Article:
What is Juneteenth?

Juneteenth, which is also known as Freedom Day or Emancipation Day, commemorates June 19, 1865 — the day a Union general named Gordon Granger arrived in Galveston, Texas, to inform slaves of their freedom, The New York Times reported.

The announcement came at the end of the Civil War — two and a half years after Abraham Lincoln had issued the Emancipation Proclamation. The lack of Union soldiers in the Confederate state of Texas led to the proclamation not being enforced until Granger’s arrival, the Deseret News reported.

Freed slaves began to celebrate the day with prayer services and church gatherings, speeches, picnics and rodeos. Over the years, Juneteenth has become an opportunity to honor Black history and celebrate Black culture, according to CNBC.

Although the majority of states have passed legislation to commemorate or observe Juneteenth, the day has struggled to become a federal holiday.

Juneteenth’s struggle to become a federal holiday

Rising interest in Juneteenth has developed in recent years — particularly following nationwide protests and conversations over police brutality and the deaths of George Floyd, Breonna Taylor, Ahmaud Arbery and other Black Americans, The New York Times reported.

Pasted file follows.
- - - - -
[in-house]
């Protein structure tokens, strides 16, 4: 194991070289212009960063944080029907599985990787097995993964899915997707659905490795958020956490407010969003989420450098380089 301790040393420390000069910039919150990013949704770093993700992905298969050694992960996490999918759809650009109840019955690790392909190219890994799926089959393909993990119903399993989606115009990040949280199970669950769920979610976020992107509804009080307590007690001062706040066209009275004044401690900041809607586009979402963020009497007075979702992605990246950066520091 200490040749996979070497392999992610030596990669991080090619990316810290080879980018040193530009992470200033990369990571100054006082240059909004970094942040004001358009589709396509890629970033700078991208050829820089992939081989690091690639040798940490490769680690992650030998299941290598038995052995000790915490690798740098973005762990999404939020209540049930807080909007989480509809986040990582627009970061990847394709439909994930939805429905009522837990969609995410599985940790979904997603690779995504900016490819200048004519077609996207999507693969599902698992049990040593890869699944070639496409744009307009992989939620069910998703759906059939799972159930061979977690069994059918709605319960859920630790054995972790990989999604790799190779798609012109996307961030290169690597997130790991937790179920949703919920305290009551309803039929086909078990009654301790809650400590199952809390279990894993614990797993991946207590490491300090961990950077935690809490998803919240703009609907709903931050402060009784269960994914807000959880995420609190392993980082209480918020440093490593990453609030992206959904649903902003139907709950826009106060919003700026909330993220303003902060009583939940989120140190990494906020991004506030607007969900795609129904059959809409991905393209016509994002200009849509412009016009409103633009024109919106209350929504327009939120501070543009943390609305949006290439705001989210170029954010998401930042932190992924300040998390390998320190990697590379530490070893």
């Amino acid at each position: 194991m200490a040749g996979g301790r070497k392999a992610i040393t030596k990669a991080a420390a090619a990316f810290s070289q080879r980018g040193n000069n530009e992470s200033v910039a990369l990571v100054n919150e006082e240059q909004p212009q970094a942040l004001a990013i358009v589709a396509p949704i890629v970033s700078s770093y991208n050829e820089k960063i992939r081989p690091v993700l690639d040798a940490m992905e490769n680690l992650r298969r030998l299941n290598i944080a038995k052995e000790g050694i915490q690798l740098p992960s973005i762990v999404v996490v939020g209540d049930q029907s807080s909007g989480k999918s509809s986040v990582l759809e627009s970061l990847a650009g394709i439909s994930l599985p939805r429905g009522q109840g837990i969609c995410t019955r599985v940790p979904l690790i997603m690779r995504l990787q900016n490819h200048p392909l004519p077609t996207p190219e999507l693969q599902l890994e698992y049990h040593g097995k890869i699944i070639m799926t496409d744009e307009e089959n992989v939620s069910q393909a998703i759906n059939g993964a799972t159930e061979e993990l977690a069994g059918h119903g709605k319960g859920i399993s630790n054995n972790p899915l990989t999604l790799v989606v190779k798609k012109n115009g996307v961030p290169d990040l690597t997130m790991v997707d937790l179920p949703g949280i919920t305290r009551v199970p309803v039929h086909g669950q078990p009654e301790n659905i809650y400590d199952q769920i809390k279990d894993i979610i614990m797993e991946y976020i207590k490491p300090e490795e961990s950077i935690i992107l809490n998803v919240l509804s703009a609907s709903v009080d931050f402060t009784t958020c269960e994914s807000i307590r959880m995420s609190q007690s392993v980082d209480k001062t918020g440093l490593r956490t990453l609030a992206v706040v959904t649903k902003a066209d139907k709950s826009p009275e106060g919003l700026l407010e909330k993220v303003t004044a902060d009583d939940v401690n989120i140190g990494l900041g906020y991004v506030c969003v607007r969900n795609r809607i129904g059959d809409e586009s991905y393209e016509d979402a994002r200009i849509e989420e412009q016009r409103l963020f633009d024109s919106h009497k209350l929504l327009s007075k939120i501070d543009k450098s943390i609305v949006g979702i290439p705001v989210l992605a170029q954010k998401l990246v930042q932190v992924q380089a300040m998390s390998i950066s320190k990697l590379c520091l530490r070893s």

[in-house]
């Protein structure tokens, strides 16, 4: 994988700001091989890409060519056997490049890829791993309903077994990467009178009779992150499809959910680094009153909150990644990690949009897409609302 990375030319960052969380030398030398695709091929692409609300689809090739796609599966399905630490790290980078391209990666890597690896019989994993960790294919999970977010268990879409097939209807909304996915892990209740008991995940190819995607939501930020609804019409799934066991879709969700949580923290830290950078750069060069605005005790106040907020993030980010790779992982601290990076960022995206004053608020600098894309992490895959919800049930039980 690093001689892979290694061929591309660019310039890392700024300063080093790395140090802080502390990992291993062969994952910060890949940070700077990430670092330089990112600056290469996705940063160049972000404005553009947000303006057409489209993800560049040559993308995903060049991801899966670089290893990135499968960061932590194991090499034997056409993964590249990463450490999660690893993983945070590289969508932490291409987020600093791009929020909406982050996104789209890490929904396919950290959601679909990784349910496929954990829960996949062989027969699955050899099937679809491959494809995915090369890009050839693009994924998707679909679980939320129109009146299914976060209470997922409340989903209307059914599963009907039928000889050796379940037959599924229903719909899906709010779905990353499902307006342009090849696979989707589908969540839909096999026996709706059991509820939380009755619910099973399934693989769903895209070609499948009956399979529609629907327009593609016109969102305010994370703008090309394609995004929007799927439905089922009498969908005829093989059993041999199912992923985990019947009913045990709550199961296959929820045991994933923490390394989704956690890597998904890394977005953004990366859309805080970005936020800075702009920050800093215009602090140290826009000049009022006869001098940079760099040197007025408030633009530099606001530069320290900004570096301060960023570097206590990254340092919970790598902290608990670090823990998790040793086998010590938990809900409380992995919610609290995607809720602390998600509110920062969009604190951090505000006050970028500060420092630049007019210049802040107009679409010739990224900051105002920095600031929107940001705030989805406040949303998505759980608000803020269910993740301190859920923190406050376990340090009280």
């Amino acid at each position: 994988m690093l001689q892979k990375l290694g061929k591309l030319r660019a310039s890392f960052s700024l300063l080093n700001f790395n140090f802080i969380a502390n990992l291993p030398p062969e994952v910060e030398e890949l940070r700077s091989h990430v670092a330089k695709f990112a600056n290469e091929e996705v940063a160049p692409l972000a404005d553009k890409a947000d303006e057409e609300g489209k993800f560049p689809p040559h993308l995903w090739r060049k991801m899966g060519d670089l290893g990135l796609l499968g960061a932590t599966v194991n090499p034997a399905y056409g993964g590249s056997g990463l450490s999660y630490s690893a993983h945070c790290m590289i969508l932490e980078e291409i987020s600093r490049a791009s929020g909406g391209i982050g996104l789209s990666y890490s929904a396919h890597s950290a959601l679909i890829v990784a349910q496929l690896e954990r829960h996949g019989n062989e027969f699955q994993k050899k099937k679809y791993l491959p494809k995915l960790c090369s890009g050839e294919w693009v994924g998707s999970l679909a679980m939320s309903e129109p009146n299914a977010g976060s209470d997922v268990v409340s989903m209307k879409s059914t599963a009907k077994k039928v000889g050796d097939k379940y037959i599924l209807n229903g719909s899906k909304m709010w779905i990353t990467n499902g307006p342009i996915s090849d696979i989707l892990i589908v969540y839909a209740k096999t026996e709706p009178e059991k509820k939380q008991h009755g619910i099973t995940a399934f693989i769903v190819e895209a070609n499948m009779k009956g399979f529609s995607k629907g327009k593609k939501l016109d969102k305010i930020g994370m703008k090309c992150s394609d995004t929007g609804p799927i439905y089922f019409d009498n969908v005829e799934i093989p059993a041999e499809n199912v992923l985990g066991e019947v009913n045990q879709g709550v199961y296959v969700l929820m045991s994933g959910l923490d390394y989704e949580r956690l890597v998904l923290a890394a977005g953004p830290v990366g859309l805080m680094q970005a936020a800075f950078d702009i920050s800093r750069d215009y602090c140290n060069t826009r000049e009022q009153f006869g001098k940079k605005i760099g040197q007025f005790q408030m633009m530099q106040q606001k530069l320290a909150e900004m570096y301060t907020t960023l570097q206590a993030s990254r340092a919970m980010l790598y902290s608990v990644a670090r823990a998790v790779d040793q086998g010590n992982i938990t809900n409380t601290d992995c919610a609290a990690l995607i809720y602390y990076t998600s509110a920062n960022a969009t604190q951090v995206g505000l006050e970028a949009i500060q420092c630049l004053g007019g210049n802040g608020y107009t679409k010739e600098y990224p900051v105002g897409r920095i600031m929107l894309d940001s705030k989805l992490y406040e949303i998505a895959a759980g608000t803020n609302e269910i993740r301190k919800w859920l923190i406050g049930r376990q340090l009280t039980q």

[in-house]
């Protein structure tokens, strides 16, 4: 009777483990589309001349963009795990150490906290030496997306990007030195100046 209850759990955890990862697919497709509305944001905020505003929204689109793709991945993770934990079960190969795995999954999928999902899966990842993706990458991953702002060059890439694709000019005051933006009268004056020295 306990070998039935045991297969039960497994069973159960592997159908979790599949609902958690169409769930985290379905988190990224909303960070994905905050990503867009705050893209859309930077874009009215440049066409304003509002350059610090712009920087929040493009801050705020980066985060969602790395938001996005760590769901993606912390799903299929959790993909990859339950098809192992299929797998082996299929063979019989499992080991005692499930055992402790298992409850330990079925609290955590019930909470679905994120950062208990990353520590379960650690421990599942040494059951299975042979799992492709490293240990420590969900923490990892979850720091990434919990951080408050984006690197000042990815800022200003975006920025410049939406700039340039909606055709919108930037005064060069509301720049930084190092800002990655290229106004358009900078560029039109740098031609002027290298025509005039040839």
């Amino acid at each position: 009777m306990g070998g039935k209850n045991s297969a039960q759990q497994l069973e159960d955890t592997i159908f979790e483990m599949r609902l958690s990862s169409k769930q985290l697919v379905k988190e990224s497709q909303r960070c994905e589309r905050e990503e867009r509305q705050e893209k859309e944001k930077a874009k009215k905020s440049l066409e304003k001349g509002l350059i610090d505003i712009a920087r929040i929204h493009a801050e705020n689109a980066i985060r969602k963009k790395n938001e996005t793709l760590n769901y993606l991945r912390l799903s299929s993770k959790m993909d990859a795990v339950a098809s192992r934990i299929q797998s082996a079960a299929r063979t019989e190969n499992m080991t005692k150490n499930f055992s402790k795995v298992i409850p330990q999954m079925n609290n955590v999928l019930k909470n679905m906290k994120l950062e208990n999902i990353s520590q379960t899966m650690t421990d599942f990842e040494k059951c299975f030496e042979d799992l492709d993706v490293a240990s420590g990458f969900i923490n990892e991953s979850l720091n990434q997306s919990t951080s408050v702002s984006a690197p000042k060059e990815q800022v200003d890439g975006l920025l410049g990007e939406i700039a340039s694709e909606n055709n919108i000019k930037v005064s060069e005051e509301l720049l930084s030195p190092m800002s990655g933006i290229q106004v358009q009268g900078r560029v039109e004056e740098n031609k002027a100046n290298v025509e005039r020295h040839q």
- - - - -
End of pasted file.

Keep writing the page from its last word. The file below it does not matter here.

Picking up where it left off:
Last year, companies like Twitter, Nike and the NFL announced they would make Juneteenth a paid company holiday, the Deseret News reported. In Texas, New York, Virginia and Washington, Juneteenth is an official paid holiday for state employees, according to Congressional Research Service.

But the push to make Juneteenth a federal holiday has seen some setbacks.

Vermont Sen. Bernie Sanders called for Juneteenth to become a national holiday in 2019, and the year before, the Senate passed a “Juneteenth Independence Day” resolution that did not reach the House, according to The New York Times.

Last year, Wisconsin Sen. Ron Johnson blocked another Juneteenth bill from passing largely over concerns regarding the cost in making it a federal holiday, CNN reported. But on Tuesday, he announced he was dropping his objection.

“It sounds like Congress wants to do it, so I’m not going to stand in the way,” Johnson told HuffPost. “I just think it’s kind of odd that now apparently the only way to do (celebrate the end of slavery) is to give 2 million federal workers a paid day off, cost American taxpayers $600 million.”

But the move drew praise on social media and from several senators, including Sen. Sheila Jackson Lee, who helped reintroduce the bill earlier this year, according to USA Today.

“We celebrate the first passage of the bill in the Senate! This has been a long journey,” Lee posted on Twitter. “We’re working very hard to get his bill signed by the President in the near days in order to have a historic celebration of Juneteenth this June 19, 2021. It has been a long journey! Juneteenth equals freedom and freedom is what America is about!”